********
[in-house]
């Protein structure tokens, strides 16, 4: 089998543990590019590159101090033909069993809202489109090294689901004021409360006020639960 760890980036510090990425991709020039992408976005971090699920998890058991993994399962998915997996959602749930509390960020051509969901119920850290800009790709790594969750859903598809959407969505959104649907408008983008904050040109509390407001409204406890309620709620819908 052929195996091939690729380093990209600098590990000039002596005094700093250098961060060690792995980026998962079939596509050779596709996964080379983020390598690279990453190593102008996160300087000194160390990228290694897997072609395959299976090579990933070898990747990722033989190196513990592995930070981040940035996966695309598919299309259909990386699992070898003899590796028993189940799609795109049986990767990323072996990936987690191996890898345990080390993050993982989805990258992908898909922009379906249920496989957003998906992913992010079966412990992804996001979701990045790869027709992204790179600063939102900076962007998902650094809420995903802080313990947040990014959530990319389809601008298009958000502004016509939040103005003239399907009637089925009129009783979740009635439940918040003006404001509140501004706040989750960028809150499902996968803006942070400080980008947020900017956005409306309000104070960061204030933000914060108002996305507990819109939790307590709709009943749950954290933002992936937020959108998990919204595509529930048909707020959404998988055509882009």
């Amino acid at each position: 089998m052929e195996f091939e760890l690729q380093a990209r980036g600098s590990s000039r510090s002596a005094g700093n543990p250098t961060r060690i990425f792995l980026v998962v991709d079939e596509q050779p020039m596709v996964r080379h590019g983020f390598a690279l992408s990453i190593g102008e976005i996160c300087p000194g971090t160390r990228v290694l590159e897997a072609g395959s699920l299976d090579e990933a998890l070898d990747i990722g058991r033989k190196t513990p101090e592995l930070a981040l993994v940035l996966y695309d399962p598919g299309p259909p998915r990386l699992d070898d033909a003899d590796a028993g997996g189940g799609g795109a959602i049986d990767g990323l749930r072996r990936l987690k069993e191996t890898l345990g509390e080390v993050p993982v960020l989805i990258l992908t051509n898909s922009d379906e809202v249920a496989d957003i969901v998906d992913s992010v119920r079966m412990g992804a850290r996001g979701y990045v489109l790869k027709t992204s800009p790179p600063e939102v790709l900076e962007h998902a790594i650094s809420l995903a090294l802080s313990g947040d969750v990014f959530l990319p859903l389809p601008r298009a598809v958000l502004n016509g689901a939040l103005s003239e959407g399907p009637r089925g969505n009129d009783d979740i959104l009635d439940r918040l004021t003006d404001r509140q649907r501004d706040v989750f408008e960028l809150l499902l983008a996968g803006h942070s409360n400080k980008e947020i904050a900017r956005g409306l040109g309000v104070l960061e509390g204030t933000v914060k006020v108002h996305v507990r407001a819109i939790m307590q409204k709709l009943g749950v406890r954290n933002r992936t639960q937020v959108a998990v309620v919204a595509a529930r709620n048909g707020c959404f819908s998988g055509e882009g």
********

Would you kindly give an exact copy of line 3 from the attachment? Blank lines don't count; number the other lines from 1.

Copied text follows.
């Amino acid at each position: 089998m052929e195996f091939e760890l690729q380093a990209r980036g600098s590990s000039r510090s002596a005094g700093n543990p250098t961060r060690i990425f792995l980026v998962v991709d079939e596509q050779p020039m596709v996964r080379h590019g983020f390598a690279l992408s990453i190593g102008e976005i996160c300087p000194g971090t160390r990228v290694l590159e897997a072609g395959s699920l299976d090579e990933a998890l070898d990747i990722g058991r033989k190196t513990p101090e592995l930070a981040l993994v940035l996966y695309d399962p598919g299309p259909p998915r990386l699992d070898d033909a003899d590796a028993g997996g189940g799609g795109a959602i049986d990767g990323l749930r072996r990936l987690k069993e191996t890898l345990g509390e080390v993050p993982v960020l989805i990258l992908t051509n898909s922009d379906e809202v249920a496989d957003i969901v998906d992913s992010v119920r079966m412990g992804a850290r996001g979701y990045v489109l790869k027709t992204s800009p790179p600063e939102v790709l900076e962007h998902a790594i650094s809420l995903a090294l802080s313990g947040d969750v990014f959530l990319p859903l389809p601008r298009a598809v958000l502004n016509g689901a939040l103005s003239e959407g399907p009637r089925g969505n009129d009783d979740i959104l009635d439940r918040l004021t003006d404001r509140q649907r501004d706040v989750f408008e960028l809150l499902l983008a996968g803006h942070s409360n400080k980008e947020i904050a900017r956005g409306l040109g309000v104070l960061e509390g204030t933000v914060k006020v108002h996305v507990r407001a819109i939790m307590q409204k709709l009943g749950v406890r954290n933002r992936t639960q937020v959108a998990v309620v919204a595509a529930r709620n048909g707020c959404f819908s998988g055509e882009g």